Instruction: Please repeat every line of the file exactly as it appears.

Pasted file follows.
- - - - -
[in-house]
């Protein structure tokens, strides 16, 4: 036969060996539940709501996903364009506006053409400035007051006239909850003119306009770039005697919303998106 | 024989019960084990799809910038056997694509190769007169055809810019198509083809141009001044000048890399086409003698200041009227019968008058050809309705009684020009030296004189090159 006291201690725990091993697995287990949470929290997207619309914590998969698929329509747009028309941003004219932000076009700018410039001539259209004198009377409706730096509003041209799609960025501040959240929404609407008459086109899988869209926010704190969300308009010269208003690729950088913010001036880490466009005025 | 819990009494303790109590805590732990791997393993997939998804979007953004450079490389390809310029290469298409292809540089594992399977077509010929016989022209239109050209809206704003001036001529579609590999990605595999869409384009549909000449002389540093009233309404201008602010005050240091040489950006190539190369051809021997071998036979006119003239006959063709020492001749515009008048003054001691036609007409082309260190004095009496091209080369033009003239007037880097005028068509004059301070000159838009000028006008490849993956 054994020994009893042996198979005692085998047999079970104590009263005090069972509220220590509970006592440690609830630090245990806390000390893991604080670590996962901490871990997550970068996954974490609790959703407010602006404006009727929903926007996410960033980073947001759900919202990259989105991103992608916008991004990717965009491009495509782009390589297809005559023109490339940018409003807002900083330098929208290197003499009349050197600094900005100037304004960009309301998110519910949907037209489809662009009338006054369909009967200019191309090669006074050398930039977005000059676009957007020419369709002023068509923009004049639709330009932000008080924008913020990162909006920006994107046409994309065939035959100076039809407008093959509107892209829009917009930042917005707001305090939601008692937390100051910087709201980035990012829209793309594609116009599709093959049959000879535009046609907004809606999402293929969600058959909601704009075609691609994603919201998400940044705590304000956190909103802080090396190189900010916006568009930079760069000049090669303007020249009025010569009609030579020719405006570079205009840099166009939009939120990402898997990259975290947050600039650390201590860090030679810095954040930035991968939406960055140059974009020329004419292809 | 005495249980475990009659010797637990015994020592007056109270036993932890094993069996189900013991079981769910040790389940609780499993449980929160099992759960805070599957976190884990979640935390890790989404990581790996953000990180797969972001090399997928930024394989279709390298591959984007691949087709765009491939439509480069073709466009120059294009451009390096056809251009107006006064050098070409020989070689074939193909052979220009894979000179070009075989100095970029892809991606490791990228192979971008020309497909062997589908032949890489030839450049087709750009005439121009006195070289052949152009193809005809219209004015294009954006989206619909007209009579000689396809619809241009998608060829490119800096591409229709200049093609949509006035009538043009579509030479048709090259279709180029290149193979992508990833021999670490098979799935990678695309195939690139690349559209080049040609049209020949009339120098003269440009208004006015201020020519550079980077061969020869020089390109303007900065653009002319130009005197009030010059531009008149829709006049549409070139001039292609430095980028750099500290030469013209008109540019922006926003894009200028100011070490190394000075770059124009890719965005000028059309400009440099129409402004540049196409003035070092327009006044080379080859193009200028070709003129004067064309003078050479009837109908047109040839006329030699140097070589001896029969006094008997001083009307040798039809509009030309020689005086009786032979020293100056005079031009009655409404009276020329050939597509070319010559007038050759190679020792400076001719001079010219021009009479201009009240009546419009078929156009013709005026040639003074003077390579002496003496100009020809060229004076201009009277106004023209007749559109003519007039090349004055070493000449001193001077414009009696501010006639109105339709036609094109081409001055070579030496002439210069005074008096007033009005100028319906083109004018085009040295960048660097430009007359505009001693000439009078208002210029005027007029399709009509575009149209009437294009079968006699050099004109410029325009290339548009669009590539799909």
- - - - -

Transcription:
[in-house]
């Protein structure tokens, strides 16, 4: 036969060996539940709501996903364009506006053409400035007051006239909850003119306009770039005697919303998106 | 024989019960084990799809910038056997694509190769007169055809810019198509083809141009001044000048890399086409003698200041009227019968008058050809309705009684020009030296004189090159 006291201690725990091993697995287990949470929290997207619309914590998969698929329509747009028309941003004219932000076009700018410039001539259209004198009377409706730096509003041209799609960025501040959240929404609407008459086109899988869209926010704190969300308009010269208003690729950088913010001036880490466009005025 | 819990009494303790109590805590732990791997393993997939998804979007953004450079490389390809310029290469298409292809540089594992399977077509010929016989022209239109050209809206704003001036001529579609590999990605595999869409384009549909000449002389540093009233309404201008602010005050240091040489950006190539190369051809021997071998036979006119003239006959063709020492001749515009008048003054001691036609007409082309260190004095009496091209080369033009003239007037880097005028068509004059301070000159838009000028006008490849993956 054994020994009893042996198979005692085998047999079970104590009263005090069972509220220590509970006592440690609830630090245990806390000390893991604080670590996962901490871990997550970068996954974490609790959703407010602006404006009727929903926007996410960033980073947001759900919202990259989105991103992608916008991004990717965009491009495509782009390589297809005559023109490339940018409003807002900083330098929208290197003499009349050197600094900005100037304004960009309301998110519910949907037209489809662009009338006054369909009967200019191309090669006074050398930039977005000059676009957007020419369709002023068509923009004049639709330009932000008080924008913020990162909006920006994107046409994309065939035959100076039809407008093959509107892209829009917009930042917005707001305090939601008692937390100051910087709201980035990012829209793309594609116009599709093959049959000879535009046609907004809606999402293929969600058959909601704009075609691609994603919201998400940044705590304000956190909103802080090396190189900010916006568009930079760069000049090669303007020249009025010569009609030579020719405006570079205009840099166009939009939120990402898997990259975290947050600039650390201590860090030679810095954040930035991968939406960055140059974009020329004419292809 | 005495249980475990009659010797637990015994020592007056109270036993932890094993069996189900013991079981769910040790389940609780499993449980929160099992759960805070599957976190884990979640935390890790989404990581790996953000990180797969972001090399997928930024394989279709390298591959984007691949087709765009491939439509480069073709466009120059294009451009390096056809251009107006006064050098070409020989070689074939193909052979220009894979000179070009075989100095970029892809991606490791990228192979971008020309497909062997589908032949890489030839450049087709750009005439121009006195070289052949152009193809005809219209004015294009954006989206619909007209009579000689396809619809241009998608060829490119800096591409229709200049093609949509006035009538043009579509030479048709090259279709180029290149193979992508990833021999670490098979799935990678695309195939690139690349559209080049040609049209020949009339120098003269440009208004006015201020020519550079980077061969020869020089390109303007900065653009002319130009005197009030010059531009008149829709006049549409070139001039292609430095980028750099500290030469013209008109540019922006926003894009200028100011070490190394000075770059124009890719965005000028059309400009440099129409402004540049196409003035070092327009006044080379080859193009200028070709003129004067064309003078050479009837109908047109040839006329030699140097070589001896029969006094008997001083009307040798039809509009030309020689005086009786032979020293100056005079031009009655409404009276020329050939597509070319010559007038050759190679020792400076001719001079010219021009009479201009009240009546419009078929156009013709005026040639003074003077390579002496003496100009020809060229004076201009009277106004023209007749559109003519007039090349004055070493000449001193001077414009009696501010006639109105339709036609094109081409001055070579030496002439210069005074008096007033009005100028319906083109004018085009040295960048660097430009007359505009001693000439009078208002210029005027007029399709009509575009149209009437294009079968006699050099004109410029325009290339548009669009590539799909």